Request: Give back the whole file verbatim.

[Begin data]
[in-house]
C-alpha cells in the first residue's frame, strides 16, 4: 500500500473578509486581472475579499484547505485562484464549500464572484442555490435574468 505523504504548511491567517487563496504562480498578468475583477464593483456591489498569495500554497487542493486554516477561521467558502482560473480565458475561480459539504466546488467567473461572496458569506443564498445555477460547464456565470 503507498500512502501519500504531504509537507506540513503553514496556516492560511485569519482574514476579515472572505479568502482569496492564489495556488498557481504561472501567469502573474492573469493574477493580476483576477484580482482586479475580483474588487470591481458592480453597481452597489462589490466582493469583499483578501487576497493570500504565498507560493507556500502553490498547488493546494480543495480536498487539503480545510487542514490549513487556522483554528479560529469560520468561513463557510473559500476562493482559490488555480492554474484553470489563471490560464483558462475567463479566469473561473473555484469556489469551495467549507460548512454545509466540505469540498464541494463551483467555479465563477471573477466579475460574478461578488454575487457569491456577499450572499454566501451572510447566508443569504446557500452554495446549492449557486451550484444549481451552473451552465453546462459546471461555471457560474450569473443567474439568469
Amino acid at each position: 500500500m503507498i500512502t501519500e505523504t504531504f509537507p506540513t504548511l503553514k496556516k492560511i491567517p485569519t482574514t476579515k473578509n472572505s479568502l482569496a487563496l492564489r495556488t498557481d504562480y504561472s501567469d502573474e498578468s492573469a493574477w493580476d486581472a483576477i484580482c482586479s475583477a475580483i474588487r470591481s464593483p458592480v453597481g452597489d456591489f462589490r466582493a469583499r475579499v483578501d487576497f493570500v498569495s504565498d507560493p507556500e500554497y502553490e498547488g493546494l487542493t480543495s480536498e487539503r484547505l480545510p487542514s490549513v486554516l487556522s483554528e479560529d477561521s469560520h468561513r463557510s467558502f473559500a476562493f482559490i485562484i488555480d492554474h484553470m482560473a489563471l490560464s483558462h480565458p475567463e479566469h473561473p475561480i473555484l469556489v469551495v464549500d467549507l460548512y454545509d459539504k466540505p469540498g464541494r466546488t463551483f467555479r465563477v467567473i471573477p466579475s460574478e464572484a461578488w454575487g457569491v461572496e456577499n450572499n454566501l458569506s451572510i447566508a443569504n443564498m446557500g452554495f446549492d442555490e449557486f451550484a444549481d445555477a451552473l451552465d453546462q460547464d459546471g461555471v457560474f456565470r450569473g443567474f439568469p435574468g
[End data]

[in-house]
C-alpha cells in the first residue's frame, strides 16, 4: 500500500473578509486581472475579499484547505485562484464549500464572484442555490435574468 505523504504548511491567517487563496504562480498578468475583477464593483456591489498569495500554497487542493486554516477561521467558502482560473480565458475561480459539504466546488467567473461572496458569506443564498445555477460547464456565470 503507498500512502501519500504531504509537507506540513503553514496556516492560511485569519482574514476579515472572505479568502482569496492564489495556488498557481504561472501567469502573474492573469493574477493580476483576477484580482482586479475580483474588487470591481458592480453597481452597489462589490466582493469583499483578501487576497493570500504565498507560493507556500502553490498547488493546494480543495480536498487539503480545510487542514490549513487556522483554528479560529469560520468561513463557510473559500476562493482559490488555480492554474484553470489563471490560464483558462475567463479566469473561473473555484469556489469551495467549507460548512454545509466540505469540498464541494463551483467555479465563477471573477466579475460574478461578488454575487457569491456577499450572499454566501451572510447566508443569504446557500452554495446549492449557486451550484444549481451552473451552465453546462459546471461555471457560474450569473443567474439568469
Amino acid at each position: 500500500m503507498i500512502t501519500e505523504t504531504f509537507p506540513t504548511l503553514k496556516k492560511i491567517p485569519t482574514t476579515k473578509n472572505s479568502l482569496a487563496l492564489r495556488t498557481d504562480y504561472s501567469d502573474e498578468s492573469a493574477w493580476d486581472a483576477i484580482c482586479s475583477a475580483i474588487r470591481s464593483p458592480v453597481g452597489d456591489f462589490r466582493a469583499r475579499v483578501d487576497f493570500v498569495s504565498d507560493p507556500e500554497y502553490e498547488g493546494l487542493t480543495s480536498e487539503r484547505l480545510p487542514s490549513v486554516l487556522s483554528e479560529d477561521s469560520h468561513r463557510s467558502f473559500a476562493f482559490i485562484i488555480d492554474h484553470m482560473a489563471l490560464s483558462h480565458p475567463e479566469h473561473p475561480i473555484l469556489v469551495v464549500d467549507l460548512y454545509d459539504k466540505p469540498g464541494r466546488t463551483f467555479r465563477v467567473i471573477p466579475s460574478e464572484a461578488w454575487g457569491v461572496e456577499n450572499n454566501l458569506s451572510i447566508a443569504n443564498m446557500g452554495f446549492d442555490e449557486f451550484a444549481d445555477a451552473l451552465d453546462q460547464d459546471g461555471v457560474f456565470r450569473g443567474f439568469p435574468g